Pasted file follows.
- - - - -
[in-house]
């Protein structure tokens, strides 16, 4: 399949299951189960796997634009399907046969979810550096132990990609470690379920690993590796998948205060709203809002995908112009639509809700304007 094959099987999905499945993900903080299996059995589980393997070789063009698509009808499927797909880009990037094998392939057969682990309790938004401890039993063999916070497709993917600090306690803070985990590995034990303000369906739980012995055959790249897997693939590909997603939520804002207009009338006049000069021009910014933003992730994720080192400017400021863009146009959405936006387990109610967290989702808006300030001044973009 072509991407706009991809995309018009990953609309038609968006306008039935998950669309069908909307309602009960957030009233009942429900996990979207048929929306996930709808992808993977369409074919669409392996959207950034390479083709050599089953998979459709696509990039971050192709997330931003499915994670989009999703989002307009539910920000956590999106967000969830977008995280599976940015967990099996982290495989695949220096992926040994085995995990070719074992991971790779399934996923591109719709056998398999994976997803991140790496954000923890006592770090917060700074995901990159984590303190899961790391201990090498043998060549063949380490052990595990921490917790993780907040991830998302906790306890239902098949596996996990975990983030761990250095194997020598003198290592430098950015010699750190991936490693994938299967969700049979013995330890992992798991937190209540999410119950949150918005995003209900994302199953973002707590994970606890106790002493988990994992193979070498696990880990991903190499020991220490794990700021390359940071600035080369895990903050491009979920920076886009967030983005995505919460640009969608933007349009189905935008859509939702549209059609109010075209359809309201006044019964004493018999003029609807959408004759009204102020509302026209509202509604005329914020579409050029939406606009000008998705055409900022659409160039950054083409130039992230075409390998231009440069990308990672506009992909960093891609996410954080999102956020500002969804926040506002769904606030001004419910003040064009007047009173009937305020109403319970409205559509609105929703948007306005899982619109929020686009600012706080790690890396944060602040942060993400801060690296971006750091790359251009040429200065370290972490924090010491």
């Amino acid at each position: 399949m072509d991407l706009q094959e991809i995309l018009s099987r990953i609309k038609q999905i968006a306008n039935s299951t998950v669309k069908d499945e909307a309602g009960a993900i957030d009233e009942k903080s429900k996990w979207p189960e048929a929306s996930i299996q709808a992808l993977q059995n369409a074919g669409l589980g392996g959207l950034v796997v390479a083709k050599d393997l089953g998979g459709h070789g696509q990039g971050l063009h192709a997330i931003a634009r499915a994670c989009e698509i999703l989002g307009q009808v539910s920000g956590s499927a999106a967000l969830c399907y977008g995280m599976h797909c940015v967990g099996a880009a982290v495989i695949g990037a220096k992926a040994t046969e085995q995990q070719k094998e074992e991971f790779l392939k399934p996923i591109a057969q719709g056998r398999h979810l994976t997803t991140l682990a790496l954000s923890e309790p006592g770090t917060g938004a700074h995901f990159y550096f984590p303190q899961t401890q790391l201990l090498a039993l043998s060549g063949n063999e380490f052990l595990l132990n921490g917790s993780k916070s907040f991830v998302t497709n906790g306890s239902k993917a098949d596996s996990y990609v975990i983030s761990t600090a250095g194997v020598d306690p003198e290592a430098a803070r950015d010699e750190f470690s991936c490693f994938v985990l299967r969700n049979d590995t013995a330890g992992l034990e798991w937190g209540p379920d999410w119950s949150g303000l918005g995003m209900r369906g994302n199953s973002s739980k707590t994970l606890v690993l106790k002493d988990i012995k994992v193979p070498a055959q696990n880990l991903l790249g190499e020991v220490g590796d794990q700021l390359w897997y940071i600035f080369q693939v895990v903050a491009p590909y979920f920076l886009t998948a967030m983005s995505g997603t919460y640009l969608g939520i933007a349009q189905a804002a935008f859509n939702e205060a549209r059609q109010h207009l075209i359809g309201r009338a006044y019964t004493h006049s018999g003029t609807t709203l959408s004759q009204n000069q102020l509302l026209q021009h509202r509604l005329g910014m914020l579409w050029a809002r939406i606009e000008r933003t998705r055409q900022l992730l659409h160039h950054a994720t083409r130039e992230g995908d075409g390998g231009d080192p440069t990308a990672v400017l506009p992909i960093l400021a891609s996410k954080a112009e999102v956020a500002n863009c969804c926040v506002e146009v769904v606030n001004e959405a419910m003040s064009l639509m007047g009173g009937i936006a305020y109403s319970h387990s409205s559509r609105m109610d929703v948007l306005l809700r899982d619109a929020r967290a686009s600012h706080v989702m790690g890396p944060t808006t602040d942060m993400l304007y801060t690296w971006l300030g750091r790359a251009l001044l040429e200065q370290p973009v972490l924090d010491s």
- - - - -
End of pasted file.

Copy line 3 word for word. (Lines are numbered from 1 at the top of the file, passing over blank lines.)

């Amino acid at each position: 399949m072509d991407l706009q094959e991809i995309l018009s099987r990953i609309k038609q999905i968006a306008n039935s299951t998950v669309k069908d499945e909307a309602g009960a993900i957030d009233e009942k903080s429900k996990w979207p189960e048929a929306s996930i299996q709808a992808l993977q059995n369409a074919g669409l589980g392996g959207l950034v796997v390479a083709k050599d393997l089953g998979g459709h070789g696509q990039g971050l063009h192709a997330i931003a634009r499915a994670c989009e698509i999703l989002g307009q009808v539910s920000g956590s499927a999106a967000l969830c399907y977008g995280m599976h797909c940015v967990g099996a880009a982290v495989i695949g990037a220096k992926a040994t046969e085995q995990q070719k094998e074992e991971f790779l392939k399934p996923i591109a057969q719709g056998r398999h979810l994976t997803t991140l682990a790496l954000s923890e309790p006592g770090t917060g938004a700074h995901f990159y550096f984590p303190q899961t401890q790391l201990l090498a039993l043998s060549g063949n063999e380490f052990l595990l132990n921490g917790s993780k916070s907040f991830v998302t497709n906790g306890s239902k993917a098949d596996s996990y990609v975990i983030s761990t600090a250095g194997v020598d306690p003198e290592a430098a803070r950015d010699e750190f470690s991936c490693f994938v985990l299967r969700n049979d590995t013995a330890g992992l034990e798991w937190g209540p379920d999410w119950s949150g303000l918005g995003m209900r369906g994302n199953s973002s739980k707590t994970l606890v690993l106790k002493d988990i012995k994992v193979p070498a055959q696990n880990l991903l790249g190499e020991v220490g590796d794990q700021l390359w897997y940071i600035f080369q693939v895990v903050a491009p590909y979920f920076l886009t998948a967030m983005s995505g997603t919460y640009l969608g939520i933007a349009q189905a804002a935008f859509n939702e205060a549209r059609q109010h207009l075209i359809g309201r009338a006044y019964t004493h006049s018999g003029t609807t709203l959408s004759q009204n000069q102020l509302l026209q021009h509202r509604l005329g910014m914020l579409w050029a809002r939406i606009e000008r933003t998705r055409q900022l992730l659409h160039h950054a994720t083409r130039e992230g995908d075409g390998g231009d080192p440069t990308a990672v400017l506009p992909i960093l400021a891609s996410k954080a112009e999102v956020a500002n863009c969804c926040v506002e146009v769904v606030n001004e959405a419910m003040s064009l639509m007047g009173g009937i936006a305020y109403s319970h387990s409205s559509r609105m109610d929703v948007l306005l809700r899982d619109a929020r967290a686009s600012h706080v989702m790690g890396p944060t808006t602040d942060m993400l304007y801060t690296w971006l300030g750091r790359a251009l001044l040429e200065q370290p973009v972490l924090d010491s």